During state time T2, the FET 66 is on but conduction cannot take place until the signal on the φ2 conductor 68 drops to its low state to provide a current sink as indicated by the reference numeral 96 in FIG. 2. At this point, the bus 38 may discharge if FET 64 has been rendered conductive by a positive output of the inverter 18. Therefore, if a binary "1" was loaded into the cell 10 during time T0 through the input FET 44 and inverted to a "0" by inverter 26 and then circulated during time T1, then inverter 18 would produce a binary "1" output which, during a low φ2 during time T2, will discharge the bus 38 through FETs 64 and 66 to the low φ2 conductor, thereby replacing the binary "0" the bus 38.
Cells 12, 14 and 16, which are identical with cell 10 but which illustrate the FETs in a simplified form, operate identically with the operation of the described cell 10. Thus, if FET 46 in cell 10 is turned on by a positive signal through either FET 48 or 52, the CARRY line 36 will discharge up to the FET 90 of cell 12. This enables the inverter 100 to produce a positive output signal that will provide circulation of the binary number applied to the cell 12 from bus 102, thereby permitting cell 12 to change the number in the bus 102. Similarly, when FET 90 becomes conductive, the CARRY line 36 may discharge up to the next non-conductive FET in the CARRY line, which may be FET 104 associated with cell 14, or 106 associated with cell 16. The discharge of the CARRY conductor 36 permits a positive output from the input inverter, such as inverter 34 in cell 10 or inverter 100 in cell 12, thereby permitting the binary number originally introduced by the respective buses to circulate through three inverters, such as inverters 18, 20 and 26 of cell 10, to thereby change to the opposite binary state. Thereafter, during state time T2, the new binary number may be re-applied to the respective buses by selectively applying a positive control signal to conductor 76.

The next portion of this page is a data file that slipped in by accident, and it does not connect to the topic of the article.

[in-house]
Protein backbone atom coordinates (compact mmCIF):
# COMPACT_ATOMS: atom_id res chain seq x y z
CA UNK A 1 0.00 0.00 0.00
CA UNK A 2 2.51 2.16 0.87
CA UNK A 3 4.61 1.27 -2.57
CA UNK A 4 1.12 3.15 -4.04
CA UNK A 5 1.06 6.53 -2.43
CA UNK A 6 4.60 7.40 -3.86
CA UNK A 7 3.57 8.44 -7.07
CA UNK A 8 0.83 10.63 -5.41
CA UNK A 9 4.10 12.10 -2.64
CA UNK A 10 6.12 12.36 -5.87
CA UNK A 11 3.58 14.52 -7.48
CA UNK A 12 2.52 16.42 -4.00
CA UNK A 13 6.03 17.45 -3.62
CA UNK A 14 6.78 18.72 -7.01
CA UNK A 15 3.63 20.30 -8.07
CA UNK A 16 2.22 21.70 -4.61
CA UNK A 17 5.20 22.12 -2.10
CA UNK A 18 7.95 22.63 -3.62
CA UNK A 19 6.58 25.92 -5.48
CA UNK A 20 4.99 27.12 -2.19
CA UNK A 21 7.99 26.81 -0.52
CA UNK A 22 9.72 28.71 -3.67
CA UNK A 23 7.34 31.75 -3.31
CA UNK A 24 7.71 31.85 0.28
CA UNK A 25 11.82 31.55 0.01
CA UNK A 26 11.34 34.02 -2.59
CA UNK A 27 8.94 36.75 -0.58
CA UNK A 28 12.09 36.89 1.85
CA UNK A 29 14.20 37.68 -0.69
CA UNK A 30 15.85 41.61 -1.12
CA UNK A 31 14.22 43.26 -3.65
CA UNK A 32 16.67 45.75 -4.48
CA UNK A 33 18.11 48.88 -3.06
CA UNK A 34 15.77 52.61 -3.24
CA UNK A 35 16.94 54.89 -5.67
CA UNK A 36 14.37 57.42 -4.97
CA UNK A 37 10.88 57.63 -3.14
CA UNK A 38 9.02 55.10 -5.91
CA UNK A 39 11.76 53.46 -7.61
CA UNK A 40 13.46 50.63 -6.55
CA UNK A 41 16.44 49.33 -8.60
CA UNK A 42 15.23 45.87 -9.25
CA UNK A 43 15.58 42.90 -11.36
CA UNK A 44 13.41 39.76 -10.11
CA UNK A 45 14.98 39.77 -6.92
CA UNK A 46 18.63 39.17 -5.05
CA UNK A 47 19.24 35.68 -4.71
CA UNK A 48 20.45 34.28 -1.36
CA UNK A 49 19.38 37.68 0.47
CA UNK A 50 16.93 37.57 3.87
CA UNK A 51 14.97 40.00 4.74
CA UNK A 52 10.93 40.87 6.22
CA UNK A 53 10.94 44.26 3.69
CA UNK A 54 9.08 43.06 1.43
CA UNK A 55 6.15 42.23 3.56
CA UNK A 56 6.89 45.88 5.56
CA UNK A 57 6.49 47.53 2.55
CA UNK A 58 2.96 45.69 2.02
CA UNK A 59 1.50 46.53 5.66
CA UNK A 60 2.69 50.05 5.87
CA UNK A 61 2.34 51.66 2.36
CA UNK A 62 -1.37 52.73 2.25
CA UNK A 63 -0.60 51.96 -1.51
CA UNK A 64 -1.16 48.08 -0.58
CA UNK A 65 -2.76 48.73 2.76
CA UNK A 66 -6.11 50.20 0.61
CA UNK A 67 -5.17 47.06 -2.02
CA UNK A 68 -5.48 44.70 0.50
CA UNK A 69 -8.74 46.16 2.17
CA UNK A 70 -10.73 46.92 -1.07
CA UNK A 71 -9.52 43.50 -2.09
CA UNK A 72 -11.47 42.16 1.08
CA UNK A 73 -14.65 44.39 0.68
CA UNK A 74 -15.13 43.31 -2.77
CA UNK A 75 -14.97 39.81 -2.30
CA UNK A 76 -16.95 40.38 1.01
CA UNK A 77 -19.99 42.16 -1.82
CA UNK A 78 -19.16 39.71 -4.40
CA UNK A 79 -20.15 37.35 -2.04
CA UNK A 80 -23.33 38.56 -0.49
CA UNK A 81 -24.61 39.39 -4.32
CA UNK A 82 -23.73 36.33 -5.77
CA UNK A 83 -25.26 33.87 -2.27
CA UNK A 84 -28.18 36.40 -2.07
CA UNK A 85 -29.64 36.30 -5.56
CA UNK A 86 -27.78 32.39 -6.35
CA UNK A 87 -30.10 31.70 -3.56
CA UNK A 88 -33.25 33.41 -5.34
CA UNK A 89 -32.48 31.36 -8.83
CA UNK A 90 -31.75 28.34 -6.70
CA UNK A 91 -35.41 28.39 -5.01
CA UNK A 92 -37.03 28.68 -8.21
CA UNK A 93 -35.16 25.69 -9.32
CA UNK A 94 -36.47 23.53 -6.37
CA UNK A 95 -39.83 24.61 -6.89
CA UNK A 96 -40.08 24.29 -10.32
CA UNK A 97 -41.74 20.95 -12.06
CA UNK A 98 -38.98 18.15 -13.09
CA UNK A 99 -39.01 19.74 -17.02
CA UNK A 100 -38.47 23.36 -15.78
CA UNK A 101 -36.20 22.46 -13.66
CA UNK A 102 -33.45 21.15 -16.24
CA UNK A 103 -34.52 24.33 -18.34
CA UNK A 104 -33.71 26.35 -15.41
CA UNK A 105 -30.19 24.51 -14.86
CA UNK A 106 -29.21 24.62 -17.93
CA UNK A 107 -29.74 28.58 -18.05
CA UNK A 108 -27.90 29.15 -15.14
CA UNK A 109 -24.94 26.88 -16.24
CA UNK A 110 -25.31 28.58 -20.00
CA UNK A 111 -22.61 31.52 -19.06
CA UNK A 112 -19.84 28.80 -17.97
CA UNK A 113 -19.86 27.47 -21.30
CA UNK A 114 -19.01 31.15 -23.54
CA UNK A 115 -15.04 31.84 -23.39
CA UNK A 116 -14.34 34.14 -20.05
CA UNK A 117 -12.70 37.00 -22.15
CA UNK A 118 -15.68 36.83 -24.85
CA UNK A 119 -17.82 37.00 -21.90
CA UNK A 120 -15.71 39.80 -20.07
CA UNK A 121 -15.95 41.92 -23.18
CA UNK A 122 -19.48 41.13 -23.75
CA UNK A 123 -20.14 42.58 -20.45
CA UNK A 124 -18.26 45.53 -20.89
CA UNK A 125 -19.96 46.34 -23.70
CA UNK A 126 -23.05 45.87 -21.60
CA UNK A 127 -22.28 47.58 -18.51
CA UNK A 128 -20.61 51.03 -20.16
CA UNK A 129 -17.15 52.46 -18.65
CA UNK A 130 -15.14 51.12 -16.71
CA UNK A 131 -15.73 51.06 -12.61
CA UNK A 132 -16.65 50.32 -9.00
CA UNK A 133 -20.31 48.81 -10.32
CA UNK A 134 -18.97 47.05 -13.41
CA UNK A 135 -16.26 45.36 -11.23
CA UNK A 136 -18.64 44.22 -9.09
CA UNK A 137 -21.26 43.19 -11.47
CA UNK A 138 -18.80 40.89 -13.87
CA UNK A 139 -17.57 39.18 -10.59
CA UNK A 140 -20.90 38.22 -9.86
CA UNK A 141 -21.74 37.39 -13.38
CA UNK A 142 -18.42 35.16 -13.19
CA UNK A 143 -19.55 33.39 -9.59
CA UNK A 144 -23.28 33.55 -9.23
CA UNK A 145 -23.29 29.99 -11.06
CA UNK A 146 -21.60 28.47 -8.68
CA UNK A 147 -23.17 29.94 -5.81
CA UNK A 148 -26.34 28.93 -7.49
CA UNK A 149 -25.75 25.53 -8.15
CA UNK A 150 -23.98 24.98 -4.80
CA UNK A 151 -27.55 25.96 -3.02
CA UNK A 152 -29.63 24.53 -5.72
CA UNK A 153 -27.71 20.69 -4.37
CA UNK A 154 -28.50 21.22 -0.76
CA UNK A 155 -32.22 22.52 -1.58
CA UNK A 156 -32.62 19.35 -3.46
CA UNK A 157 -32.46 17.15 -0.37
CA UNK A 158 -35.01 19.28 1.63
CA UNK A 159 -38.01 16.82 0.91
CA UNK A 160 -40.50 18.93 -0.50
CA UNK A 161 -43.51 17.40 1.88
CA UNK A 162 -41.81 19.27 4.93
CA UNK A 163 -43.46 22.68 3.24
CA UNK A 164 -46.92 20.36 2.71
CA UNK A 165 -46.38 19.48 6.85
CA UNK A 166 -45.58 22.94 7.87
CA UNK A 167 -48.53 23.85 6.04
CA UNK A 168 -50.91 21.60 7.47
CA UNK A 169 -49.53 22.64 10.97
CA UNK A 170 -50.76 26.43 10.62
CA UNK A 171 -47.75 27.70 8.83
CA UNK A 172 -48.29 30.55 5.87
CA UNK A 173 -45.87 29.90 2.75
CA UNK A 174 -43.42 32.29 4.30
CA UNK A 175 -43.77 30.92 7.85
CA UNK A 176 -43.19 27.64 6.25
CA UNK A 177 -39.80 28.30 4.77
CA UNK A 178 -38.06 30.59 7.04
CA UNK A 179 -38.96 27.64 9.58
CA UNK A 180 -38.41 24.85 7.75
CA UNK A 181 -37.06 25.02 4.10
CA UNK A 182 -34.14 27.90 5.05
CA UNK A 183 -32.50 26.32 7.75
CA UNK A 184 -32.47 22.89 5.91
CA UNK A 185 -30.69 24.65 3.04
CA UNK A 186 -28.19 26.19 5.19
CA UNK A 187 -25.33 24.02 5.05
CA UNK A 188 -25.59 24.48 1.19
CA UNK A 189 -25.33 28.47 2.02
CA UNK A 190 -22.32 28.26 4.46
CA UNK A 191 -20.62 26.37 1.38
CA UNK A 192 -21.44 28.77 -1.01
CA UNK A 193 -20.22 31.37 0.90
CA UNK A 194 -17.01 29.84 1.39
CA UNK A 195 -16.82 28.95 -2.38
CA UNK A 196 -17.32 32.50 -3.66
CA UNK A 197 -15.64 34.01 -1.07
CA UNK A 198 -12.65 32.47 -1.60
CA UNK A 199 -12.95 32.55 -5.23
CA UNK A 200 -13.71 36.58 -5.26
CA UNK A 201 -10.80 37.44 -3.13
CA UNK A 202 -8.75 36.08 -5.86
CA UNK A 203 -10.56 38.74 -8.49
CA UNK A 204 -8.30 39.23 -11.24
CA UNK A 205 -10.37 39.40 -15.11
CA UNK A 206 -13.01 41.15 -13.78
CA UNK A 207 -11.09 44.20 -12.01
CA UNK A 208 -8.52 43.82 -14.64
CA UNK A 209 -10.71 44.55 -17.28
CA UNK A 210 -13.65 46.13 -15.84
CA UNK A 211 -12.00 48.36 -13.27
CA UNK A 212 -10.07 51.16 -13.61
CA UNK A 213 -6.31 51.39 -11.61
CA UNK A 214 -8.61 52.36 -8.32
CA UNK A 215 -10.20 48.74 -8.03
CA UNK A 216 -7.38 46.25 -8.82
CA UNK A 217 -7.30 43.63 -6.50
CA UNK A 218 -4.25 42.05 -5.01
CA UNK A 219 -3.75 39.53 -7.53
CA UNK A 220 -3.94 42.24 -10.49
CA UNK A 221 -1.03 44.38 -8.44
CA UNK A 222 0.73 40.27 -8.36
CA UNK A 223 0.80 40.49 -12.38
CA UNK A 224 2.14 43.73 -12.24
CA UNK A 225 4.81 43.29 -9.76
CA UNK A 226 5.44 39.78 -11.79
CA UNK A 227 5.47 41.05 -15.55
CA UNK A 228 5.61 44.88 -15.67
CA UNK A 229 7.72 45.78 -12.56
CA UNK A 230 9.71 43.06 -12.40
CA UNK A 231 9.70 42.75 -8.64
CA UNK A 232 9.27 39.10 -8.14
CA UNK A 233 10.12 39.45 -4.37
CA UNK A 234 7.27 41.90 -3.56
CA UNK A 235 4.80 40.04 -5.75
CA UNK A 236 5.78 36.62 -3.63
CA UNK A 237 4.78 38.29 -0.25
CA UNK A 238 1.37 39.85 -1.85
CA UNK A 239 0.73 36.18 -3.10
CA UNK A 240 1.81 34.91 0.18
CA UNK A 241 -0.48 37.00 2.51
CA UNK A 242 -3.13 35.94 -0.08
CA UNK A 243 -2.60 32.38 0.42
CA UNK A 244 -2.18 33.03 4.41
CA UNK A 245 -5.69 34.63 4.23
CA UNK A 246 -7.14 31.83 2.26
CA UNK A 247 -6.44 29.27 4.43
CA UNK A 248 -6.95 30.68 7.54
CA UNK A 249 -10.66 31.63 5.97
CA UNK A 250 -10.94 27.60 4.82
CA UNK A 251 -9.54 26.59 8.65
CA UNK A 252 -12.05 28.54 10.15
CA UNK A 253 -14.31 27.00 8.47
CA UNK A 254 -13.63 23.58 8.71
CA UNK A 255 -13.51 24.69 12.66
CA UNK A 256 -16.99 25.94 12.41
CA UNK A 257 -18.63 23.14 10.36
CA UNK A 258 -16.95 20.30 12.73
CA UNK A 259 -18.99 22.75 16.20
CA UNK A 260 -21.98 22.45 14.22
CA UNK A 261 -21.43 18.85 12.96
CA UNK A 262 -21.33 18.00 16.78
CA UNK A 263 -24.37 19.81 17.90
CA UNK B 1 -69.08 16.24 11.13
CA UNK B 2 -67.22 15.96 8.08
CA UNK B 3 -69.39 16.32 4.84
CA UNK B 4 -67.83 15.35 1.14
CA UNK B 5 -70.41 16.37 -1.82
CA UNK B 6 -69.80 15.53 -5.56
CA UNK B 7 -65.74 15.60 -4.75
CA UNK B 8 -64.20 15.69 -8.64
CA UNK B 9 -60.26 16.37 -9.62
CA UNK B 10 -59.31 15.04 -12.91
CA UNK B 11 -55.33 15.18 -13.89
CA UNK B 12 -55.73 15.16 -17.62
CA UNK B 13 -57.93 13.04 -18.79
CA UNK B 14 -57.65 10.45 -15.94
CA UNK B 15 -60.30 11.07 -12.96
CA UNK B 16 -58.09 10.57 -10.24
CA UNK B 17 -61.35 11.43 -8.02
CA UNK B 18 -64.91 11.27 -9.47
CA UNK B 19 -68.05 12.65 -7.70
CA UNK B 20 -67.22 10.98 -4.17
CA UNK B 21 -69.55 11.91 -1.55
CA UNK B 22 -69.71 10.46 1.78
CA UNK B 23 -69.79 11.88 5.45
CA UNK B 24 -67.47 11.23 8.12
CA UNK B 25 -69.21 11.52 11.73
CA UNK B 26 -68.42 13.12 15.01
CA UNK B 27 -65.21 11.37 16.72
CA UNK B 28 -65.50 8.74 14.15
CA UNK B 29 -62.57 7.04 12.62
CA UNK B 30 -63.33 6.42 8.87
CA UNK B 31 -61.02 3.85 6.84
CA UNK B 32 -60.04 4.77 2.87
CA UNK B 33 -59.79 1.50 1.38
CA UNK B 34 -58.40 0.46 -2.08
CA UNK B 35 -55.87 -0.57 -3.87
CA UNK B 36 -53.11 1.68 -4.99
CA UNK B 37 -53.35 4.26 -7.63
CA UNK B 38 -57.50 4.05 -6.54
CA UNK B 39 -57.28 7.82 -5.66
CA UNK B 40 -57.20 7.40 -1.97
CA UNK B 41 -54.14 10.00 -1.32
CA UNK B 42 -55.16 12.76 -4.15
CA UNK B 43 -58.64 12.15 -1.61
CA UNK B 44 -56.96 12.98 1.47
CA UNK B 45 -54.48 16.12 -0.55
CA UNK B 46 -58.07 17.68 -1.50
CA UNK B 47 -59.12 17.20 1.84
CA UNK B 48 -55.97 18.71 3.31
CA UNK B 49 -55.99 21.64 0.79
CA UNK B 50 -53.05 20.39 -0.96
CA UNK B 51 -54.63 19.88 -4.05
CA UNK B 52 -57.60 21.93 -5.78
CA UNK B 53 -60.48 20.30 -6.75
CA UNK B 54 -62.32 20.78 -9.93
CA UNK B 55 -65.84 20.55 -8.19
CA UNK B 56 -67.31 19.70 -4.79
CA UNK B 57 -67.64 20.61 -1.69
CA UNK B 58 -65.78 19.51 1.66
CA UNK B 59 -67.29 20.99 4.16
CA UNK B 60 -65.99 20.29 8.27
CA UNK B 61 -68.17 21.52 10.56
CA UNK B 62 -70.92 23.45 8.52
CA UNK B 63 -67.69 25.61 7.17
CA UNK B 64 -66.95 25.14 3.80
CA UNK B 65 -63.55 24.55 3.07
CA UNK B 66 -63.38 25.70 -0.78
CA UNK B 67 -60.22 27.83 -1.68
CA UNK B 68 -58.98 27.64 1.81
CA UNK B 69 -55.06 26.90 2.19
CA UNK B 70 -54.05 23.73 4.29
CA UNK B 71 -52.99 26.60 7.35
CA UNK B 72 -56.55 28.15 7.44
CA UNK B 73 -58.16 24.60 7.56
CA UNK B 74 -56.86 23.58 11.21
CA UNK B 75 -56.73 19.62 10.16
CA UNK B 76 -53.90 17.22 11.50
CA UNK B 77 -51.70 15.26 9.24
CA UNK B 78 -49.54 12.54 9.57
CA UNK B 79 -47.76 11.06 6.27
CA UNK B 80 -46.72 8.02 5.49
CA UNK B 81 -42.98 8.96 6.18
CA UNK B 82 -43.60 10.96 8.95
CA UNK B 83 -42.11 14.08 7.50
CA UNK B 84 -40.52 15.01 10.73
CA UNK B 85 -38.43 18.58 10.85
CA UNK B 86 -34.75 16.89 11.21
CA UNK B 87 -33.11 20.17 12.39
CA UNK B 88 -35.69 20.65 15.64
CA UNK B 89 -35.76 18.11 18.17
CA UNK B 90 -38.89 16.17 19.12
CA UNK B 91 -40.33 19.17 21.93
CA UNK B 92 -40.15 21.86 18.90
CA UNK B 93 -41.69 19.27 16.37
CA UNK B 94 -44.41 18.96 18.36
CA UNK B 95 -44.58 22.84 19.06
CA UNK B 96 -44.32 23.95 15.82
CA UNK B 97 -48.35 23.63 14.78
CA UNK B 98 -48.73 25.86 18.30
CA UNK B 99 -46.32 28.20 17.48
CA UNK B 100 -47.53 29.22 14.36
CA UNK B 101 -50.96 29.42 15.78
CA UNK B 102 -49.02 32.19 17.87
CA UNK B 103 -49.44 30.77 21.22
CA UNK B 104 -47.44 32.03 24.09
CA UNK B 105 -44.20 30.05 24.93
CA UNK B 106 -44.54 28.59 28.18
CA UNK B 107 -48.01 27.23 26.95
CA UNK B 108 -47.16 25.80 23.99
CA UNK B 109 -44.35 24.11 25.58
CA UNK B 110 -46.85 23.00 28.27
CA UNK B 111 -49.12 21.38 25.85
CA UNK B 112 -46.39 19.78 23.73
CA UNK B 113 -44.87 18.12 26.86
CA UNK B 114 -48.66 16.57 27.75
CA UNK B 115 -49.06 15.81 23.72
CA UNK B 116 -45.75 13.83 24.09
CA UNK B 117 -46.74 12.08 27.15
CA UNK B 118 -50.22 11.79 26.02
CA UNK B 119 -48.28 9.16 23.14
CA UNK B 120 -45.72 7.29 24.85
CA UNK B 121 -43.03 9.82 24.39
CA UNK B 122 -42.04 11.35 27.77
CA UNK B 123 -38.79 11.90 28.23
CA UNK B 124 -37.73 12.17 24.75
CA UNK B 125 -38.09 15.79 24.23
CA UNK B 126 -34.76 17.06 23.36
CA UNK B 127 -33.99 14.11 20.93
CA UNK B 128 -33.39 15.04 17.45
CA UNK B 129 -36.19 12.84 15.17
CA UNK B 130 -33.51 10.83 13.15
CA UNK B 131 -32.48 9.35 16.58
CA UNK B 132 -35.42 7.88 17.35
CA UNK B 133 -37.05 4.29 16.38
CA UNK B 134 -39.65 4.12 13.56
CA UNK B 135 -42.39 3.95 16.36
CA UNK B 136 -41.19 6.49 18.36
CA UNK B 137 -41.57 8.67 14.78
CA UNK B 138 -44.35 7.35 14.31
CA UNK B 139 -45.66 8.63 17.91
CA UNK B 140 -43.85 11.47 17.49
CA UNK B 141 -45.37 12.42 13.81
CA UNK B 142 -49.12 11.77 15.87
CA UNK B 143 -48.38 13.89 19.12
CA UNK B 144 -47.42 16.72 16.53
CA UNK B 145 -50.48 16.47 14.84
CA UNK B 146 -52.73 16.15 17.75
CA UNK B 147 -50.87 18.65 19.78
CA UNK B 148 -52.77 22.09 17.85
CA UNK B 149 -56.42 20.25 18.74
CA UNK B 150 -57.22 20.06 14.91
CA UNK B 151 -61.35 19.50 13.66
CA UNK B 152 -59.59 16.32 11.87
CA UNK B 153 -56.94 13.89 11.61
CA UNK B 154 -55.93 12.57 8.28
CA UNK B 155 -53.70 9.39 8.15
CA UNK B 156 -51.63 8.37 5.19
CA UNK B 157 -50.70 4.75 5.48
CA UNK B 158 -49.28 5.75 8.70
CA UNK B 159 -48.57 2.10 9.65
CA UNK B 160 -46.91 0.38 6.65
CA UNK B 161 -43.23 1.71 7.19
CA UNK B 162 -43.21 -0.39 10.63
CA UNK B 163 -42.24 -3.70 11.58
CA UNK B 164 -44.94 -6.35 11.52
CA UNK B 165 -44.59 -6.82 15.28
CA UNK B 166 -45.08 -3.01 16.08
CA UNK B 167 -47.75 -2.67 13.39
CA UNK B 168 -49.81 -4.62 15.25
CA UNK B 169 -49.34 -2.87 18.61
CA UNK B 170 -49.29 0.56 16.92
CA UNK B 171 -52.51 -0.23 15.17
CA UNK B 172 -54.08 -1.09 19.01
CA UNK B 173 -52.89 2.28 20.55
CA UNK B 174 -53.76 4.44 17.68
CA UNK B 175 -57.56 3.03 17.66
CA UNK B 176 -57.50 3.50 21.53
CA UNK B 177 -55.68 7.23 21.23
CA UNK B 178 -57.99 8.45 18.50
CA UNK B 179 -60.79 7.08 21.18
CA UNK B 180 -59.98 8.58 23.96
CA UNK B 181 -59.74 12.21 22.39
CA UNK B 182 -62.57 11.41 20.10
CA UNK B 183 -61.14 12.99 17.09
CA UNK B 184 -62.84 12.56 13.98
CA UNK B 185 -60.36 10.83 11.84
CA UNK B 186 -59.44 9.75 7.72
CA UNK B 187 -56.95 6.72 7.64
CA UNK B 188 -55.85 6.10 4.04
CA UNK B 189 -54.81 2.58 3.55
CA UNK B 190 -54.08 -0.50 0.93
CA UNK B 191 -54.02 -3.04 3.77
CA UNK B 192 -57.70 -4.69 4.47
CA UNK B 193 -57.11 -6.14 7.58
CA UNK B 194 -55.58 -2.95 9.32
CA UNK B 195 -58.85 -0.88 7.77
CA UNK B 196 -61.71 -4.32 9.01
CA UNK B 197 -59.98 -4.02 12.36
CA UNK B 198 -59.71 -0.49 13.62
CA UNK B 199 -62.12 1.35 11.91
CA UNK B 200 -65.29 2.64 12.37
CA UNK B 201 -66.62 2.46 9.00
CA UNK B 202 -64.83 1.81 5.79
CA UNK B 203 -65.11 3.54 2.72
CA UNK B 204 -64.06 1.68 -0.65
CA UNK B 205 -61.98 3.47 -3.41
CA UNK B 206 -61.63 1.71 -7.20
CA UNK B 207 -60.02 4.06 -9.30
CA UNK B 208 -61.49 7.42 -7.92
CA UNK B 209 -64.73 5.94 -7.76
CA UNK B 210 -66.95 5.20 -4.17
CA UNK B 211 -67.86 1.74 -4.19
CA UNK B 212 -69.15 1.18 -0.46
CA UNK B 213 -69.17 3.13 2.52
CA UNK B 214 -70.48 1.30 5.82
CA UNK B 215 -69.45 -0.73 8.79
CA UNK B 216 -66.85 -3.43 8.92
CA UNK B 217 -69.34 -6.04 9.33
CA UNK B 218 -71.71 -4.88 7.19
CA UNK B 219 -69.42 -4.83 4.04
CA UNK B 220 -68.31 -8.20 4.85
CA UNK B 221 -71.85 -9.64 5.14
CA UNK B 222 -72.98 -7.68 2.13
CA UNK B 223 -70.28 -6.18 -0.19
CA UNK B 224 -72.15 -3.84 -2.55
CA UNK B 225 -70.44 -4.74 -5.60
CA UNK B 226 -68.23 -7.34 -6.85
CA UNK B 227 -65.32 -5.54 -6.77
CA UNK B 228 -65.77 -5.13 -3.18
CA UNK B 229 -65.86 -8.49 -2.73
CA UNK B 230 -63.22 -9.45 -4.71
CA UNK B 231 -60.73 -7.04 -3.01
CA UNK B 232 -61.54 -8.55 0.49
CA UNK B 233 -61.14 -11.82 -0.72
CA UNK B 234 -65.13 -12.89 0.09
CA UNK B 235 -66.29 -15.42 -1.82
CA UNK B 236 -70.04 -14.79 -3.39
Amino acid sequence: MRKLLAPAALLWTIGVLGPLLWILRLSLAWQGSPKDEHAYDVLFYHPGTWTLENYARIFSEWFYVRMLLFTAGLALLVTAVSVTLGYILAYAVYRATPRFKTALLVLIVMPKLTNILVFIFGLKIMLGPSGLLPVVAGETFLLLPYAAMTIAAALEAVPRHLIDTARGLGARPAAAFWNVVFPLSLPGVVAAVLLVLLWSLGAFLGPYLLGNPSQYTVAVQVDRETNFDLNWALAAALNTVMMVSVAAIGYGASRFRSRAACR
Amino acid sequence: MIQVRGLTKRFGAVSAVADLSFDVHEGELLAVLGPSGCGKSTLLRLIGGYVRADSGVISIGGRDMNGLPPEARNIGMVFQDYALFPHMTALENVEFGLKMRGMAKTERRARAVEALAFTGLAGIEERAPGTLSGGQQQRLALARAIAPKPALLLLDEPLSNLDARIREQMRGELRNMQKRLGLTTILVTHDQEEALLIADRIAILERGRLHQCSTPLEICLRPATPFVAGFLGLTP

The overall operation of the incrementer/decrementer circuit is therefore to first examine the conductivity of the FETs 46, 90, 104 and 106 for conductivity produced by a positive signal to either the increment control line 50 or the decrement control line 54. If the increment control line 50 is thus activated, each cell carrying a "1" that passes the test plus the next cell carrying a "0", will be toggled, thereby incrementing the number stored in the circuitry. For example, if FETs 46 and 90 are conductive but FET 104 is non-conductive, and if only the cells 10 and 12 carry a "1", all three cells 10, 12 and 14 will toggle to change from the binary number "0011" to "0100".
If, on the other hand, the signal is applied to the decrement control line 54, the circuitry will test for a sequence of binary "0's" beginning with the least significant digit cell 10 and will toggle all bits that pass this test plus the next bit. Thus, if cells 10, 12, 14 and 16 carry a binary "1000", they will be toggled down to a "0111" by decrementing.
It will be noted that the four-bus incrementer/decrementer provides for an overflow in the event that all cells are fully loaded and are thereafter incremented. If all FETs in series along the CARRY line 36 are conductive, and an additional increment signal is applied to conductor 50, an overflow or CARRY pulse will be produced from the inverter 108 in the CARRY line 36 and to the left of cell 16. This signal may be used as desired.